Consider Your DestinationBefore you can prepare and pack for your trip, you'll need to decide where you're going -- and your destination may actually matter a lot. According to a survey conducted by The Outdoor Foundation, 67% of participants stated that they camp in public campgrounds most often. Choosing a public camping location that's relatively close to home can save you money on gas. Family campgrounds often come with extra amenities that can be great for entertaining young kids, but rates may vary, so it's best to shop around a bit before deciding. In addition, keep in mind that National Parks, while popular for camping, tend to be a bit pricier than National Forests are. Don't be afraid to compare your options!
Buy Used Or BorrowIt's very easy to overspend on camping gear. If you aren't careful, you may end up blowing your entire budget before you even leave for your trip. To avoid this, borrow as much as you can from friends and family. For those who don't go camping on a regular basis, this is a sound financial strategy and will allow you to get some tips from those you trust, too. There may be things you aren't able to borrow, in which case you should try to buy used. Many thrift stores or online resources will have inexpensive camping gear for sale. You may not be able to find every single necessity, but as long as you give yourself enough time, you should be able to get most things on your list.
Bring Food With YouBringing food with you, rather than buying it once you arrive, can save you quite a bit -- particularly if you're camping in an area frequented by out-of-towners. Multi-purpose food items are a good bet since you'll get more out of them. In fact, you should plan out your menu well in advance to make sure you don't overspend but will still have great food to enjoy during your trip. You may want to cook on a smaller propane burner at least some of the time since the wood for campfires can be expensive.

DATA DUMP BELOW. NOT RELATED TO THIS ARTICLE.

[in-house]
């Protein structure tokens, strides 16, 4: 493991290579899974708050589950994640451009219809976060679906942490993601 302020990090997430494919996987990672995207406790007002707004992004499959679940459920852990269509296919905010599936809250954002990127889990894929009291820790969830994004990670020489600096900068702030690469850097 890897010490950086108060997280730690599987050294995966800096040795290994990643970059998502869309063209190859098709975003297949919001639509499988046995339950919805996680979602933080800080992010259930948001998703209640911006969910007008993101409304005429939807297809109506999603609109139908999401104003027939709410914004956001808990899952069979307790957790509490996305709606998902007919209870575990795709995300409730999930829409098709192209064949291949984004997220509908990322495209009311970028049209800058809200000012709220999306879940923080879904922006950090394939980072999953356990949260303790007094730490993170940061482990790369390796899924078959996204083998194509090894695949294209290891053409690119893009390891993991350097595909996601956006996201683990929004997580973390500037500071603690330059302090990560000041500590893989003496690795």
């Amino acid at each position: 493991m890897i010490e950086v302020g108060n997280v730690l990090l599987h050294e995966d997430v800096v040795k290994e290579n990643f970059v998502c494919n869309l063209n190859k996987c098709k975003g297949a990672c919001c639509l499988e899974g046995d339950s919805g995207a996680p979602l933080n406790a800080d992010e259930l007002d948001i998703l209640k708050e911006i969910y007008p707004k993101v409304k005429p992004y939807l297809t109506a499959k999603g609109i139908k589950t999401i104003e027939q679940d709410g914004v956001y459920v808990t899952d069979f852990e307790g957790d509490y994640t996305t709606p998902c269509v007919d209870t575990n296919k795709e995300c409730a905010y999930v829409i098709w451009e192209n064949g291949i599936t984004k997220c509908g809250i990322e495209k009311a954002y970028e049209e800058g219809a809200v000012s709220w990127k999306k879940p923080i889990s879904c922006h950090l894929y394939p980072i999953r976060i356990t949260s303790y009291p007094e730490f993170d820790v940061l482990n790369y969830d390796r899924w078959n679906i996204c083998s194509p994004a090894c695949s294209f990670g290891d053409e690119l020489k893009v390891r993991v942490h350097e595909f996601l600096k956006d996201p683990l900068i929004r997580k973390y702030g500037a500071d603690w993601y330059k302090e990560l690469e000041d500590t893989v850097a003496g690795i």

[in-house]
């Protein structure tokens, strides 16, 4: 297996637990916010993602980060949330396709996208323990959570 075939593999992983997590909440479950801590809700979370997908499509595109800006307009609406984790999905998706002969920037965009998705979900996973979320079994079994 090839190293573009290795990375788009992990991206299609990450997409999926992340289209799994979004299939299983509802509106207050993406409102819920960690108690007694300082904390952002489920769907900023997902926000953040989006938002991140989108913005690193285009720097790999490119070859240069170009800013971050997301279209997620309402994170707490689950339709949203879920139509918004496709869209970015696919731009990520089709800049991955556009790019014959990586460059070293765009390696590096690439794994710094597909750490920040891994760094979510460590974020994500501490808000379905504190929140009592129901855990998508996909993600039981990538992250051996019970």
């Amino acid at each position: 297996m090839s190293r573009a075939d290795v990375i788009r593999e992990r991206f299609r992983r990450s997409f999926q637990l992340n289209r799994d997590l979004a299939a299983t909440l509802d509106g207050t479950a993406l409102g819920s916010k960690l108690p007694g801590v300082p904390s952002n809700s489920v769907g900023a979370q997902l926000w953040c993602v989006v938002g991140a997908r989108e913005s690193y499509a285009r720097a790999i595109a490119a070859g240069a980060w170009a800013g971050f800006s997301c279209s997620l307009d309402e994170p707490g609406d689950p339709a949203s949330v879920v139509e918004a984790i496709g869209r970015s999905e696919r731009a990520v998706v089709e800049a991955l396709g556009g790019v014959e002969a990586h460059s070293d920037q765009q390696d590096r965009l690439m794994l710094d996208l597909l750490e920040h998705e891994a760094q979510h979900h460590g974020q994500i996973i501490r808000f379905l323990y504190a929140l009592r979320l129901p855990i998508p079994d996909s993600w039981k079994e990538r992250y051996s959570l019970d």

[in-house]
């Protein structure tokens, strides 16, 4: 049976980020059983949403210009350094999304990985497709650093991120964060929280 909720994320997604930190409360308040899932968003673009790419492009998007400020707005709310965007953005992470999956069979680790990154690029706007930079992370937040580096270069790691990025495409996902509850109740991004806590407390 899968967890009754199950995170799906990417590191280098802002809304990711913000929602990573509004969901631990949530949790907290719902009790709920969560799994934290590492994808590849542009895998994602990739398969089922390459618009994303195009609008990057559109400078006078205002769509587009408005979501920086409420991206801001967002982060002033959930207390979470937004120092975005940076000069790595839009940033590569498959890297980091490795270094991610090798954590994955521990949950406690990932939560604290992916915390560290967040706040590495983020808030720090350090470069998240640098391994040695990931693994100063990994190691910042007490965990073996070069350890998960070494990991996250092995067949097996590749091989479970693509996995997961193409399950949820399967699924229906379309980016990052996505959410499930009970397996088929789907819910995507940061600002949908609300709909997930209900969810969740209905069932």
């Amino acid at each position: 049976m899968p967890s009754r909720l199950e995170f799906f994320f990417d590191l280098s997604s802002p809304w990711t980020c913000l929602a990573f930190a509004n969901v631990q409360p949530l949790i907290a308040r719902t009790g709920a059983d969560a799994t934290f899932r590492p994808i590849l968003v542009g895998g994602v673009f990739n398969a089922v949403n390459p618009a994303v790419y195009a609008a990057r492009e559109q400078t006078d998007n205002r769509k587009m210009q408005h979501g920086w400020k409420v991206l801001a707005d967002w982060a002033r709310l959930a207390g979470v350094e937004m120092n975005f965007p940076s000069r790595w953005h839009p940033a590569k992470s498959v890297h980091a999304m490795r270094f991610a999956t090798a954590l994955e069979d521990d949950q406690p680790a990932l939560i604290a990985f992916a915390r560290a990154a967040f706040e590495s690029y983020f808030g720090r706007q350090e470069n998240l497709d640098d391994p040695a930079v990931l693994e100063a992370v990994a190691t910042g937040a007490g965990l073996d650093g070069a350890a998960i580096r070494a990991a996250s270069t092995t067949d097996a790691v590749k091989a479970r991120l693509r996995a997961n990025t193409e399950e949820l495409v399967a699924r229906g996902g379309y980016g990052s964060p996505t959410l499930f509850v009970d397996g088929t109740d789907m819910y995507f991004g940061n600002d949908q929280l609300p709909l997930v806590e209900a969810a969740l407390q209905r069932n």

Go Solar OR RechargableTraditional batteries can be pricey, particularly if you need a lot of them, and campsites that have electricity will be most costly. Rechargeable batteries can power up the necessities but won't give you the opportunity to spend the whole trip on your devices (which is a good thing!). Solar lanterns can be a good investment too since they just require light to charge. While solar-powered products may cost a bit more upfront, they'll last longer and won't require constant battery changes.
Avoid Tourist TrapsWhen you head out on your camping trip, don't fall victim to tourist traps. Whether it's a restaurant you find on the way or a town center right outside of your campgrounds, remember to keep costs in mind. If you do decide to go into town, feel free to look around but don't buy. Instead, try to find free activities your family can enjoy together, like hiking trails, group games, or a nearby festival that doesn't charge an admission fee.
Camping is already pretty financially feasible, but costs can add up quickly if you don't keep track. By following these tips, your family will be able to enjoy your next camping trip without breaking the bank.